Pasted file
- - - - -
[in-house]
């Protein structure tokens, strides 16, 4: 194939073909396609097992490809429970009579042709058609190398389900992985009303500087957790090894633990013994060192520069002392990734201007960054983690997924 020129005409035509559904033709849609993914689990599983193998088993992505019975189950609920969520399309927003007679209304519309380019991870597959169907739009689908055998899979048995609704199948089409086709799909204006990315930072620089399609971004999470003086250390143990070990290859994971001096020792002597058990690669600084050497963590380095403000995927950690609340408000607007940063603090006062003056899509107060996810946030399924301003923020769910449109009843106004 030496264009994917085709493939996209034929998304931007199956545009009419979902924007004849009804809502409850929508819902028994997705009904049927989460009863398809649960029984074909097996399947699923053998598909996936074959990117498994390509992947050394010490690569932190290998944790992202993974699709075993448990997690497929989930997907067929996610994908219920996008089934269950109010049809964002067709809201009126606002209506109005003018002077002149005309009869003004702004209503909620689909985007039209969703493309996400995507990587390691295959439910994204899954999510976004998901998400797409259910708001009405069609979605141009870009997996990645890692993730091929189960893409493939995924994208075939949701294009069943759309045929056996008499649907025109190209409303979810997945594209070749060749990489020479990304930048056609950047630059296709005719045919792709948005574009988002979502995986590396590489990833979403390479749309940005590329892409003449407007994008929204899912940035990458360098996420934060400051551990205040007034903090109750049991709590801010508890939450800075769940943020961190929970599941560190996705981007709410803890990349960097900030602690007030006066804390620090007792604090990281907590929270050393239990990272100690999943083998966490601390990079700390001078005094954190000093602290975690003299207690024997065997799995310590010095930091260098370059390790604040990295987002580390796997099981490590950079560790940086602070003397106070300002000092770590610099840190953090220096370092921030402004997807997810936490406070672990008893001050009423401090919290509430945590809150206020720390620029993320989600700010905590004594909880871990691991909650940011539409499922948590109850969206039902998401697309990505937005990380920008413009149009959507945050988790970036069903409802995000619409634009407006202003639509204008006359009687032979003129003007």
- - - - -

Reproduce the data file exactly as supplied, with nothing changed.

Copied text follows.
[in-house]
């Protein structure tokens, strides 16, 4: 194939073909396609097992490809429970009579042709058609190398389900992985009303500087957790090894633990013994060192520069002392990734201007960054983690997924 020129005409035509559904033709849609993914689990599983193998088993992505019975189950609920969520399309927003007679209304519309380019991870597959169907739009689908055998899979048995609704199948089409086709799909204006990315930072620089399609971004999470003086250390143990070990290859994971001096020792002597058990690669600084050497963590380095403000995927950690609340408000607007940063603090006062003056899509107060996810946030399924301003923020769910449109009843106004 030496264009994917085709493939996209034929998304931007199956545009009419979902924007004849009804809502409850929508819902028994997705009904049927989460009863398809649960029984074909097996399947699923053998598909996936074959990117498994390509992947050394010490690569932190290998944790992202993974699709075993448990997690497929989930997907067929996610994908219920996008089934269950109010049809964002067709809201009126606002209506109005003018002077002149005309009869003004702004209503909620689909985007039209969703493309996400995507990587390691295959439910994204899954999510976004998901998400797409259910708001009405069609979605141009870009997996990645890692993730091929189960893409493939995924994208075939949701294009069943759309045929056996008499649907025109190209409303979810997945594209070749060749990489020479990304930048056609950047630059296709005719045919792709948005574009988002979502995986590396590489990833979403390479749309940005590329892409003449407007994008929204899912940035990458360098996420934060400051551990205040007034903090109750049991709590801010508890939450800075769940943020961190929970599941560190996705981007709410803890990349960097900030602690007030006066804390620090007792604090990281907590929270050393239990990272100690999943083998966490601390990079700390001078005094954190000093602290975690003299207690024997065997799995310590010095930091260098370059390790604040990295987002580390796997099981490590950079560790940086602070003397106070300002000092770590610099840190953090220096370092921030402004997807997810936490406070672990008893001050009423401090919290509430945590809150206020720390620029993320989600700010905590004594909880871990691991909650940011539409499922948590109850969206039902998401697309990505937005990380920008413009149009959507945050988790970036069903409802995000619409634009407006202003639509204008006359009687032979003129003007």